Atari Force - Hey...I had this one too.
Alien: The Illustrated Story - Its seems I should read this.
The X-Files #1-16 - I like X-Files. But I've never read the funnybooks.
Quantum Leap - I love Quantum Leap, but I never read the funnybooks.
Thor #200 - I know I've read this. But I don't remember it.
The Saga of Solomon Kane - Great stuff...and I love that package.
Last of the Mohicans - One hopes it is better than the novel. I side with Mark Twain in re: Cooper's writing.
Avengers #239 - This was after I'd stopped reading Avengers.
Ray Bradbury's "The City" - I have no idea how I missed this. I must find it.
Nicolai Dante - This is a book I've been wanting to read.
Storm vs Dracula from Uncanny X-Men - Bleh! I don't find that Dracula works for me with superheroes. And, as I recall, this has the "I must have her" canard that was old when Burroughs was using it and sets my teeth on edge.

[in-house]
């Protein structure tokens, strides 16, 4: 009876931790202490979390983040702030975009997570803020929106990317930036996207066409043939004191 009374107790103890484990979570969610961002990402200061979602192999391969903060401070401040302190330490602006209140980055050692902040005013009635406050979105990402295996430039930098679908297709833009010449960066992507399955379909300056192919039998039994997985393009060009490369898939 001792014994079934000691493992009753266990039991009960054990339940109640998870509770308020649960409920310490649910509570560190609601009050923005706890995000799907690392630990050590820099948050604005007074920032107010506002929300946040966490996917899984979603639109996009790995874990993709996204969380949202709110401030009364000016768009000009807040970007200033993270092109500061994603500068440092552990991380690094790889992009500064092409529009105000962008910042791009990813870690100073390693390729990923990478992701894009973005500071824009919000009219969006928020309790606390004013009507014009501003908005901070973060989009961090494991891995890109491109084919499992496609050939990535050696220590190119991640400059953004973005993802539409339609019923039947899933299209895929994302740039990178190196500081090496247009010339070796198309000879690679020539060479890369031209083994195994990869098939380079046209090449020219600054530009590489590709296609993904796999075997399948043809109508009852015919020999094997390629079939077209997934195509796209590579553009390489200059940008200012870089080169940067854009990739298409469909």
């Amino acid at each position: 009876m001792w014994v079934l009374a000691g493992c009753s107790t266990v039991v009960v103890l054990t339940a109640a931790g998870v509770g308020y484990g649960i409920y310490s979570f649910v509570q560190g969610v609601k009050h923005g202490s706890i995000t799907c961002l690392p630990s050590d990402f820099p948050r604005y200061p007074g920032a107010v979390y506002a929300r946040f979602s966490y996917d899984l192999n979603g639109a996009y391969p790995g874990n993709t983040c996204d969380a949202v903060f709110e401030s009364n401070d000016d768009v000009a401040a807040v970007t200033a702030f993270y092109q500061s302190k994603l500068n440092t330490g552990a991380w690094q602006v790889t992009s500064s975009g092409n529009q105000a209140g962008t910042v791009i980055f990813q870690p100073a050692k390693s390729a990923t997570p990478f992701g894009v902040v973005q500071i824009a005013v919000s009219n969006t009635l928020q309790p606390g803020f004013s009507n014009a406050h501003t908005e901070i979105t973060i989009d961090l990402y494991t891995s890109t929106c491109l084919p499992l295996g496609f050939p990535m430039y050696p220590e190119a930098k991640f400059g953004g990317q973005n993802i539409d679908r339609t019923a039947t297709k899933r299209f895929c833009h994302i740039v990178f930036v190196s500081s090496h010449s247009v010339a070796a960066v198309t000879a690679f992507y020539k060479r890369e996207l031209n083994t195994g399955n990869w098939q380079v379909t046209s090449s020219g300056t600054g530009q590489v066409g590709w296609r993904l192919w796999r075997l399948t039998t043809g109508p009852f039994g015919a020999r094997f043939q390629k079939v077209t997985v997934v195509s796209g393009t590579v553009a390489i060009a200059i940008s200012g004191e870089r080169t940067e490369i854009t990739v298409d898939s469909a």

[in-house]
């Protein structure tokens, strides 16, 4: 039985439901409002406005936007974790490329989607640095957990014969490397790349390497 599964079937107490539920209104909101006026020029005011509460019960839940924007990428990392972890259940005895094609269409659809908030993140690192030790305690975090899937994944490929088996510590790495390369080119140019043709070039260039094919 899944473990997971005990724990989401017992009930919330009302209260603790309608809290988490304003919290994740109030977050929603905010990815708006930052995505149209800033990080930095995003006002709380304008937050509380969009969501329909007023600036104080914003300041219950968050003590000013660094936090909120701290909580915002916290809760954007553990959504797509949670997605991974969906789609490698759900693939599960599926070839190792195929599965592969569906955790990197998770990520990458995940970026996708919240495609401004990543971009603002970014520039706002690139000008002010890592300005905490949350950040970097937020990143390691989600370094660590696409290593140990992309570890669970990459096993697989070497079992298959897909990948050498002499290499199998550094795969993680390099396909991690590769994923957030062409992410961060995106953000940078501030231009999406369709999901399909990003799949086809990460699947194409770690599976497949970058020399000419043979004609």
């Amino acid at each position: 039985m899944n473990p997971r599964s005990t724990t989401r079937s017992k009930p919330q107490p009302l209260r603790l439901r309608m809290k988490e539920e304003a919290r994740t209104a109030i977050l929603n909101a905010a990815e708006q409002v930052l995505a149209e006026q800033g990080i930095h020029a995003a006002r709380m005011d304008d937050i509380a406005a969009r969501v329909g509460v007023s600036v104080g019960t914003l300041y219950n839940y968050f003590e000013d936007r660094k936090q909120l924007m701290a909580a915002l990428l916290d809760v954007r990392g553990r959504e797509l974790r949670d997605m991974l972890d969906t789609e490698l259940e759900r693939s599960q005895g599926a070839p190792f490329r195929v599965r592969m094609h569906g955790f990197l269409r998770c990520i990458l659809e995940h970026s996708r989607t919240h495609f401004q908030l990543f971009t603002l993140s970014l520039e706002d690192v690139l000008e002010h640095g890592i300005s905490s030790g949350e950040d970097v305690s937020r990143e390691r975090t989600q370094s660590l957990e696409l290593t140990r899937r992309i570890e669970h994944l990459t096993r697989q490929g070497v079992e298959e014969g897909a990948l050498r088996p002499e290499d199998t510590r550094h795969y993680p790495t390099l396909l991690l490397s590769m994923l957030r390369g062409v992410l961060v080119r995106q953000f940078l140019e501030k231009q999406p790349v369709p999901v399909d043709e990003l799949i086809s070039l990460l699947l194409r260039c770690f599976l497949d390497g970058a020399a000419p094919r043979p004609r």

Movie Comics - I don't know this book even by reputation.
Teen Titans Lost Annual #1 - I haven't seen this one. But I like the art. It feels Allred even though he seems to have just inked it.
Post by Reptisaurus! on Jan 6, 2019 12:26:47 GMT -5
FINE since we still haven't had the totals. (Is Cei-u okay?) 5. Dell/Gold Key Peanuts 1956-1969.
The original comic BOOK adaption of one of (screw it, THE) greatest American comic strip of all time. The comic book does a good job of both capturing the tone of the daily strip and ignoring the tone of the daily strip, which makes these comics completely fascinating. The look of the strip is just a liiiitttle bit off bu the characterization of the Peanuts gang is spot on... except in the daily strip, Charlie Brown never built a robot!
It's the juxtaposition of traditional comic narratives and the relatively introverted, quiet, action-less Peanuts characters that make these books a... unique experience for us Peanuts fans. Plus Charles M. Schulz covers on most of 'em! What more could you ask for?